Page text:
YspeopleExplore tab

When 'knowing' is dangerous


Thumb aaaa

About Philosophically

I think, therefore I am.


Nothing starts more conflict than people ''knowing'' stuff.

Each week I have a number of conversations with people -- some smart, others not so much -- who ''know'' things. These people very often argue with certainty, but often without the evidence that would warrant it. In their minds, they're convinced they ''know''.

And we all know one or three of them.

They are the ones who ''know'' that Lindy Chamberlain killed her baby, when they only have access to a fraction of the evidence. They ''know'' that the football coach made the wrong decision, despite never having played the game. Some ''know'' that the Prime Minister is lying, despite him having more information than they have. And there are the ones who ''know’'' that Ford is superior to Holden, yet have no relevant expertise or understanding of the specifications of each vehicle.

To know is to have knowledge. The Oxford Dictionary defines knowledge as: ''Facts, information, and skills acquired through experience or education.''

The key word here is facts, which the same dictionary defines as: ''A thing that is known or proved to be true.'' The key word here is proved, which involves the application of compelling evidence and, on most occasions, we humans simply don't have access to that evidence.

We invariably rely on our senses and intuitive interpretation of what those senses tell us. But, as you can watch in the TEDx talk below, that is far from reliable. Neither our senses nor our brains are reliable at interpreting data.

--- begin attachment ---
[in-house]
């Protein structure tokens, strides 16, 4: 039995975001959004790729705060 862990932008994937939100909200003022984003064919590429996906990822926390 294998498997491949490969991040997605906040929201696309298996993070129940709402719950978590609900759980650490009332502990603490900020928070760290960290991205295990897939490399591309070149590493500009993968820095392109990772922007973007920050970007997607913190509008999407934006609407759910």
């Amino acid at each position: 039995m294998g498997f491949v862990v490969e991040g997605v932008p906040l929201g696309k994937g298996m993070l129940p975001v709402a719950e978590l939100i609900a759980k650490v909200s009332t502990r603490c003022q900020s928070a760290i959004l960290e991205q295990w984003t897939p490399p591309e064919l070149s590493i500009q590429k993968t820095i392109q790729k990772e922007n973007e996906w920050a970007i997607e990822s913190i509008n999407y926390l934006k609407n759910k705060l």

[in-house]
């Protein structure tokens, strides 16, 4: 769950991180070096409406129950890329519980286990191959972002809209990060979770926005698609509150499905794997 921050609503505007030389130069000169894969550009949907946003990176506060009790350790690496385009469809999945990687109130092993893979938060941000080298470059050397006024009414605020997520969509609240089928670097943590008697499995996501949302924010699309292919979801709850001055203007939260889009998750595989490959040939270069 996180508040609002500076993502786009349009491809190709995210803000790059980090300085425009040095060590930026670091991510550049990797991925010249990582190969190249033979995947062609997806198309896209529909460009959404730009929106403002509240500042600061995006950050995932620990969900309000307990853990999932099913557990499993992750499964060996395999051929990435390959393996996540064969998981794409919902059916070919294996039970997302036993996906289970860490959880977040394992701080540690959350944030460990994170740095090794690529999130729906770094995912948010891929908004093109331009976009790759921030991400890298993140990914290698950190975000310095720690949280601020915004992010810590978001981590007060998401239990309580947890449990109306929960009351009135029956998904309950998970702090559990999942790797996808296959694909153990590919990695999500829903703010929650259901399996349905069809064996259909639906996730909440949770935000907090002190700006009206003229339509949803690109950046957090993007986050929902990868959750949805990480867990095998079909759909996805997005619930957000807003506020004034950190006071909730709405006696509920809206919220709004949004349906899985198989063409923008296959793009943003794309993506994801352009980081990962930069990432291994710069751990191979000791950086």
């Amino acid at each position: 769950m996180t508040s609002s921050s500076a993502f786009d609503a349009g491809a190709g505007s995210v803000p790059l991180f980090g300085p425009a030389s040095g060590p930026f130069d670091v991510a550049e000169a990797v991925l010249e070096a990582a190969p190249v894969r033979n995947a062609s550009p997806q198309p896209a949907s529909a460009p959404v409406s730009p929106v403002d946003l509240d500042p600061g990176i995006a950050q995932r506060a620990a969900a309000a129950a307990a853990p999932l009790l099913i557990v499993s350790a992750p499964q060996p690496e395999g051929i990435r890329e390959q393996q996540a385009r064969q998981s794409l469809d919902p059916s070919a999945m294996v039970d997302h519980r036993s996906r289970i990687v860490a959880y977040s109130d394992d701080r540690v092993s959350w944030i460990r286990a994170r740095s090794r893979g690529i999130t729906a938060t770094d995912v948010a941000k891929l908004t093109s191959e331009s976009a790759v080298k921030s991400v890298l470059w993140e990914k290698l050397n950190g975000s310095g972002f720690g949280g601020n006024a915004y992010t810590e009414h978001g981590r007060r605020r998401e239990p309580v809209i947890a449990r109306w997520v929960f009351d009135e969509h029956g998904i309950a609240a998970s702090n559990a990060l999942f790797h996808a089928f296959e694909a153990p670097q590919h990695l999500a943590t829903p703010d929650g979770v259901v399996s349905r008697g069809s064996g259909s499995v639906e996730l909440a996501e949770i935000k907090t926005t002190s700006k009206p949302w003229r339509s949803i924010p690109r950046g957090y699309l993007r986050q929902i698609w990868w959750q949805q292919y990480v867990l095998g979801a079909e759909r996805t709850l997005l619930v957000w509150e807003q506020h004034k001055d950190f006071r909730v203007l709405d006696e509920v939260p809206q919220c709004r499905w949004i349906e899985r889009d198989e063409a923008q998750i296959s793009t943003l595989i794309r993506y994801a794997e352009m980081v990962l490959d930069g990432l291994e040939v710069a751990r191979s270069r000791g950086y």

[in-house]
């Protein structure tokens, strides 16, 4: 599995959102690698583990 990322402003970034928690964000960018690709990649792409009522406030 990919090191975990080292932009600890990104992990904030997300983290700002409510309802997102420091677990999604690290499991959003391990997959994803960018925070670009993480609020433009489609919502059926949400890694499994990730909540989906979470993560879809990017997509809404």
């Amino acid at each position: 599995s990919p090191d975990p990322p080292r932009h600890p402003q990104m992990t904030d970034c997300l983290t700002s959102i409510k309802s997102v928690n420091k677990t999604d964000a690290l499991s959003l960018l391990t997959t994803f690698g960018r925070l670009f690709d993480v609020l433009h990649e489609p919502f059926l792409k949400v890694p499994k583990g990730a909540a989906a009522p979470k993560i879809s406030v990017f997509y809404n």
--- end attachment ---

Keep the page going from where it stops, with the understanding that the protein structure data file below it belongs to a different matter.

Seeing the world as it isn't | Daniel Simons | TEDxUIUC


This is nothing new. In the 1600s, mathematician and philosopher Descartes concluded that the only thing any of us could know was that we existed.

He coined the phrase ''cogito ergo sum'', which means ''I think, therefore I am’'' The idea is that everything we see, hear, feel, smell, touch and read may well be an illusion and we have no way of knowing if it is or not.

The only thing we can ever know is that we exist, and we only know that because we are thinking -- and how can we think if we don't exist?

Importantly, a number of philosophers since Descartes also question if we can know we exist, but that is a debate for another day. Suffice to say that knowledge is a very scarce commodity.

So why is this important enough to write about here? 

I believe this is a very important debate to have, because nothing has launched and fed more conflict than people ''knowing'' stuff.

Many a war has started because followers of one religion ''know'' they are right and others are wrong. Many a dispute has started because one group ''knows'' their view of the world is right and others are wrong. Many a fight in parliament has started because the opposition ''know'' they are right and the government is wrong. Many a divorce has started with one half ''knowing'' that something is true when it isn't.

The fact is, knowledge is very elusive.

My view is that the world would be better off if we could embrace the fact that we all have, at best,  a hypothesis and at worst, an idea, belief or view.

We would all be better off if we remained open to the possibility that we might be wrong and the other side right. Like scientists, we should be just as willing to prove ourselves wrong as we do right.

Banner 2
| Your rating
No ratings yet


Related stories

Do you trust politicians? Picture: Shutterstock.

Why don’t we trust politicians?

Here are my top five reasons that politicians are not trusted -- and they all relate to behaviour.